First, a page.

A team of computer scientists at the University of Waterloo is leading a $1.5 million multi-partner consortium to develop secure 5G mobile networks and improve the country’s security and defence.
The group is being funded by the Department of National Defence.
Other partners involved in the three-year project include École de technologie supérieure in Montréal, University of Regina, BlackBerry, NoviFlow, and Rockport Networks, with support from Rogers Communications.
“Our mobile communications networks can be sliced using software into fit-for-purpose networks that operate virtually, each with a different degree of isolation and level of quality-of-service to meet security and performance requirements,” Raouf Boutaba, the project’s principal investigator and director of Waterloo’s Cheriton School of Computer Science, said in a news release.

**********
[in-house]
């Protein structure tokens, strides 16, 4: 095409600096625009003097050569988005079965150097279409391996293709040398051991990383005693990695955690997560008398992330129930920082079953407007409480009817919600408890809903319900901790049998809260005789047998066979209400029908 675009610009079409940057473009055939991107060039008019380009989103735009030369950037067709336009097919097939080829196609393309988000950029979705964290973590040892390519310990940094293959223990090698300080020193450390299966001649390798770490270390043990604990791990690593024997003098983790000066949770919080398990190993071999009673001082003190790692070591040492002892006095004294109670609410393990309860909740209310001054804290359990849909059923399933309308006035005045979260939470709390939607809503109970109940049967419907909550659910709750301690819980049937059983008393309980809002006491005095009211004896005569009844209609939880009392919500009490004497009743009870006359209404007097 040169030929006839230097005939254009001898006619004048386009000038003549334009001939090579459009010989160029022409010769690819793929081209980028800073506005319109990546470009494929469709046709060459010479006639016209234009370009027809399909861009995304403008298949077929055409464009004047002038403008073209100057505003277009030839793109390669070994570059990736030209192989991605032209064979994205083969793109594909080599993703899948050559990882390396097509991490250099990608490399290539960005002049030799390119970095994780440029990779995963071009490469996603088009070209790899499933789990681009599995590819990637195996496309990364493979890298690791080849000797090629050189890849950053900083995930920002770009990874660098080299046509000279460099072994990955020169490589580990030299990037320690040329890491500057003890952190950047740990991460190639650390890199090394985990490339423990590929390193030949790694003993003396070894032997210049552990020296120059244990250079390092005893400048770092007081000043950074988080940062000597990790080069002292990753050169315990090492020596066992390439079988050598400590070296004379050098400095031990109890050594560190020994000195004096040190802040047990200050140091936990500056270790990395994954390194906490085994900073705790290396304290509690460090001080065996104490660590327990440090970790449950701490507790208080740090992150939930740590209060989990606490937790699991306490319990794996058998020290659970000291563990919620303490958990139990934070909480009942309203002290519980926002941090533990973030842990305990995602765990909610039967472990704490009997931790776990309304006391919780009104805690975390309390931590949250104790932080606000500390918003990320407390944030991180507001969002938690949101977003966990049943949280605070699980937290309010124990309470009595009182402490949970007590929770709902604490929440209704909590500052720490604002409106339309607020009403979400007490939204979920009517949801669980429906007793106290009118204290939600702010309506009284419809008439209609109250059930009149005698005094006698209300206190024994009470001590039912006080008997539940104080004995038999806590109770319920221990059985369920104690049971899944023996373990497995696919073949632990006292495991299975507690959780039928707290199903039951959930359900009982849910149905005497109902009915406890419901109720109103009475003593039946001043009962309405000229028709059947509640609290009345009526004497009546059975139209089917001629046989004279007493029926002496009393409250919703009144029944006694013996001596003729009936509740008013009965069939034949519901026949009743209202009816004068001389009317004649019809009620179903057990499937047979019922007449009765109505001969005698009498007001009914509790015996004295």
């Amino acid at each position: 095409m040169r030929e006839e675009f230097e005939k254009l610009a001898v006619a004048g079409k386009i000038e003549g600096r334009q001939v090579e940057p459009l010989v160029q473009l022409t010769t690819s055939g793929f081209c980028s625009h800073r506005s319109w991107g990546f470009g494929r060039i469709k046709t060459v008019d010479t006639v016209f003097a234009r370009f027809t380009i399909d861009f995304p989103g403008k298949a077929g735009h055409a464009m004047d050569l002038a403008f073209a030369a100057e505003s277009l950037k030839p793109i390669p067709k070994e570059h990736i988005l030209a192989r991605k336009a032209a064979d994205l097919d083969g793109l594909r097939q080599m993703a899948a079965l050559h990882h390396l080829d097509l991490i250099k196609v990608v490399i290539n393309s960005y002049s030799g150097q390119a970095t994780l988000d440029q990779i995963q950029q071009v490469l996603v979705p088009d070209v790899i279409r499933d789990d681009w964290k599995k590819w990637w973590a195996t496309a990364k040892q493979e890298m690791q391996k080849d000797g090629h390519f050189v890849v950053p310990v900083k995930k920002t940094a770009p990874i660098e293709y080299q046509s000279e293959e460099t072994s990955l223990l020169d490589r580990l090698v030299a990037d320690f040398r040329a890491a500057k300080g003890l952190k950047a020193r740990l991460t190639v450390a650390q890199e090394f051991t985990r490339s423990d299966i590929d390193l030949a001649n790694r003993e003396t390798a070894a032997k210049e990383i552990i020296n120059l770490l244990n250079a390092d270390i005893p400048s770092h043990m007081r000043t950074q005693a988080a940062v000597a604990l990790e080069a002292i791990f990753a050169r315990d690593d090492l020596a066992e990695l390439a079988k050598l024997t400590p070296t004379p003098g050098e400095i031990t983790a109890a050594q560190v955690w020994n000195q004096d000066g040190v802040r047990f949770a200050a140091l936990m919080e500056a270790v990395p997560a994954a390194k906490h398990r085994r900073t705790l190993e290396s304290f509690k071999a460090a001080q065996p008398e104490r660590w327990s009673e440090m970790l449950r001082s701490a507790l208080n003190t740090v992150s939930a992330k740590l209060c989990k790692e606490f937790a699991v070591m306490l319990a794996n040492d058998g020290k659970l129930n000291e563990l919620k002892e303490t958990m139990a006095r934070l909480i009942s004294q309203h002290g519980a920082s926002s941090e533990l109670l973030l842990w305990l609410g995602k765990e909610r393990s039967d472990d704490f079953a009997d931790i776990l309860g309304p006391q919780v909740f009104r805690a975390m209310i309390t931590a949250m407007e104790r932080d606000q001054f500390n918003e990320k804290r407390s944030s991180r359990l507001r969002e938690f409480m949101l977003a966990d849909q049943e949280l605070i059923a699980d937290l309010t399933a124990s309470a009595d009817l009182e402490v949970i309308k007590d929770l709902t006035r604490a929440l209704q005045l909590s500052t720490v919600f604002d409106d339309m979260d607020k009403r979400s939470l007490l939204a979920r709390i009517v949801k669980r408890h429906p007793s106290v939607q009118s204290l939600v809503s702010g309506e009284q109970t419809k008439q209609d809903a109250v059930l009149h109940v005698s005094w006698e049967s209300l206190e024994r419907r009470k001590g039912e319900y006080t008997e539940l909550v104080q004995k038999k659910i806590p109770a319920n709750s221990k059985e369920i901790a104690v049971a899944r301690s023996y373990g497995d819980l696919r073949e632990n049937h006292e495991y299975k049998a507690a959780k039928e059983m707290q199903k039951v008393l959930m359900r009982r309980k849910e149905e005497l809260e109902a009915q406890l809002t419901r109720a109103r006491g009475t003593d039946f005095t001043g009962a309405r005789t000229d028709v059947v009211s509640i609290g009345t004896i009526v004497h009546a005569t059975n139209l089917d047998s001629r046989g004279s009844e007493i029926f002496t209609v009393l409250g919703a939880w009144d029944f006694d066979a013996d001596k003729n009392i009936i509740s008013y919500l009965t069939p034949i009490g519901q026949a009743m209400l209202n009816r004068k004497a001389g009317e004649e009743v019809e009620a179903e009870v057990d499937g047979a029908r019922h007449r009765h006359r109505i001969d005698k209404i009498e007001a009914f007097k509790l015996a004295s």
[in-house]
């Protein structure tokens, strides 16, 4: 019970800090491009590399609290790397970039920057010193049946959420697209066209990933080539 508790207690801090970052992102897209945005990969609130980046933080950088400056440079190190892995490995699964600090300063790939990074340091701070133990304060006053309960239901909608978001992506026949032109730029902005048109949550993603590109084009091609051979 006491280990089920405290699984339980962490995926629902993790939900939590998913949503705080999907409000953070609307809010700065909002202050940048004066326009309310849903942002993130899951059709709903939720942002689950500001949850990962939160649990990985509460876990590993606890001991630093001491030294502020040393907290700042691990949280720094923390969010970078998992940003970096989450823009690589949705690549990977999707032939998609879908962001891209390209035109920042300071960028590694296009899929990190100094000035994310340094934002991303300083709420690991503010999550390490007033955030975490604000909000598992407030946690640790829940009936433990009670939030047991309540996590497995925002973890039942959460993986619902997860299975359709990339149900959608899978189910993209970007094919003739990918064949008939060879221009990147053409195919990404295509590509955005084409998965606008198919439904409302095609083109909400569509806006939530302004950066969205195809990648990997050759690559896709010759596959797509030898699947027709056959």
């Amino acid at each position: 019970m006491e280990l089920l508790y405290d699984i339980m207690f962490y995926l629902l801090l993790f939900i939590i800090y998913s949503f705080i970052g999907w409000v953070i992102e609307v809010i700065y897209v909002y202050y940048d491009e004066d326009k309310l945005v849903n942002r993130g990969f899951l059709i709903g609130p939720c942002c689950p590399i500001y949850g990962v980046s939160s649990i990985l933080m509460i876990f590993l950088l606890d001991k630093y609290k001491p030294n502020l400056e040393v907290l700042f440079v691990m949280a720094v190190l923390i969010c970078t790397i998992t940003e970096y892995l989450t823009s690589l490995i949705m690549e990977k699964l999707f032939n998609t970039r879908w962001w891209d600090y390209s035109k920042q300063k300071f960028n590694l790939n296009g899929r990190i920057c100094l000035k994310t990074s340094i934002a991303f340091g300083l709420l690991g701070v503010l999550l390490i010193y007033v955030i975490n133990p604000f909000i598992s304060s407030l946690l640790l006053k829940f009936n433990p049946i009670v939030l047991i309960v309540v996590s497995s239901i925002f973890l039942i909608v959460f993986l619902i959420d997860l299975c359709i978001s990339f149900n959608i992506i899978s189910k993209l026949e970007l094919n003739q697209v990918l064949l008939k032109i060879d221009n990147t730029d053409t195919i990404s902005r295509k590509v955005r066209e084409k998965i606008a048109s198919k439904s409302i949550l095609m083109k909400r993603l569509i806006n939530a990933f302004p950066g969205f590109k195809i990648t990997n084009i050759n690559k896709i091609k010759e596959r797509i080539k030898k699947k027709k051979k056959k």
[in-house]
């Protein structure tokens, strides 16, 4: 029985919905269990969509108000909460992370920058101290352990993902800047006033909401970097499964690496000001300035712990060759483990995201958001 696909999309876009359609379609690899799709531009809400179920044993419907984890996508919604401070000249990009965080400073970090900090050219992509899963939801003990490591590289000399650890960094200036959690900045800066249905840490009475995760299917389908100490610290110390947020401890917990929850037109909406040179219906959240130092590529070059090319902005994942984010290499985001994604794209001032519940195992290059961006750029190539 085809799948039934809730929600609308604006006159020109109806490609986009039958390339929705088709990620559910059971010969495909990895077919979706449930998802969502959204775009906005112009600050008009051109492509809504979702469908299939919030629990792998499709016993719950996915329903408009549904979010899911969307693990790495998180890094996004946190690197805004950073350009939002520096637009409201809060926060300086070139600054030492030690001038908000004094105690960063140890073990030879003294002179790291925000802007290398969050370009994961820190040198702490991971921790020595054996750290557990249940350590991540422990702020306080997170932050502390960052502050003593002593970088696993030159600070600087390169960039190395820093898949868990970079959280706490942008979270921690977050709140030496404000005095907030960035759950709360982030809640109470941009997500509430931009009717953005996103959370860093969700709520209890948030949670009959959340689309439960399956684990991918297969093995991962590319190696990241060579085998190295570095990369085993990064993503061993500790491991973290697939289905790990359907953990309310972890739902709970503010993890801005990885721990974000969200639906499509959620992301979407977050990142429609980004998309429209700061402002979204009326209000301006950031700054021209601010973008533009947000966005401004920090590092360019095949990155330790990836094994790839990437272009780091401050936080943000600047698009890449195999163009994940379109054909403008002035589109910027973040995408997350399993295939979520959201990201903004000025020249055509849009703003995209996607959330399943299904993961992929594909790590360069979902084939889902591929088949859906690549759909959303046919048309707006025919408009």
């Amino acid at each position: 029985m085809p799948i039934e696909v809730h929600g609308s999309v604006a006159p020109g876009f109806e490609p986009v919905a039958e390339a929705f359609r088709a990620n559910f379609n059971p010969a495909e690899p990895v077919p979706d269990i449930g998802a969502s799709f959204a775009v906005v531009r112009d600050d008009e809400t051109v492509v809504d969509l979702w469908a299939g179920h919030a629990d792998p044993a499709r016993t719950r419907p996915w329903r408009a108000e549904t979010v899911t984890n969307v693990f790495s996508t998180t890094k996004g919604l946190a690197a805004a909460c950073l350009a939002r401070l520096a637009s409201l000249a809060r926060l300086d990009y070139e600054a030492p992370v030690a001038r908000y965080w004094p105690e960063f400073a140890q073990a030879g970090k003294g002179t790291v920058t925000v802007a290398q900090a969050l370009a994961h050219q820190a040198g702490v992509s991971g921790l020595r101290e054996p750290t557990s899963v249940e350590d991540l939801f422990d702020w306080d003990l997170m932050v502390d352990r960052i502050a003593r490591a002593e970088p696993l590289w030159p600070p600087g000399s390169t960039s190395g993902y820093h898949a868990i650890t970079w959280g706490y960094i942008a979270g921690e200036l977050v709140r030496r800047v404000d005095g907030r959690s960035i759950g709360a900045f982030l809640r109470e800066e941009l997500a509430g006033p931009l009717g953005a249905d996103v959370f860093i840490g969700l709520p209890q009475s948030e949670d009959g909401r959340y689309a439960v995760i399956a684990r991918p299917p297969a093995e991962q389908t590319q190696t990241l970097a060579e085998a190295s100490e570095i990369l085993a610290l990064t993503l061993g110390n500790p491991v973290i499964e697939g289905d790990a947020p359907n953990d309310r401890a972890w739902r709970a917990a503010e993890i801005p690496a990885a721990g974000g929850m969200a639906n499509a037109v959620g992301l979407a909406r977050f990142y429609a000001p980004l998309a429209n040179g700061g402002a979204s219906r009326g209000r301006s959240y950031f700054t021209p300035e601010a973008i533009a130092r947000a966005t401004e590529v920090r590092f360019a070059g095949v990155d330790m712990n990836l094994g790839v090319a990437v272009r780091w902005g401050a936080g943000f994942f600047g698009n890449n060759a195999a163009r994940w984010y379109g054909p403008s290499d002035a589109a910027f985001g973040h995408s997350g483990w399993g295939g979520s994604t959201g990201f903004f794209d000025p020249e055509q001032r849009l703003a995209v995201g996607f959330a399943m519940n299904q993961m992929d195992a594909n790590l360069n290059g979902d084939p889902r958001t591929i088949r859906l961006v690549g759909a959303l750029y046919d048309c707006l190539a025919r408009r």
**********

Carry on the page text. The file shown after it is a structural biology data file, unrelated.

“However, network softwarization also introduces vulnerabilities that can compromise services, including slices. The goal of the consortium is to deploy 5G network slices that not only have high performance, flexibility and reliability but also have increased security levels required for critical applications.” Boutaba added.
One area the consortium plans to tackle is to create artificial intelligence systems to detect a range of cyberattacks on 5G network slices as they happen, and respond quickly and automatically with countermeasures to keep the network secure. CityNews Kitchener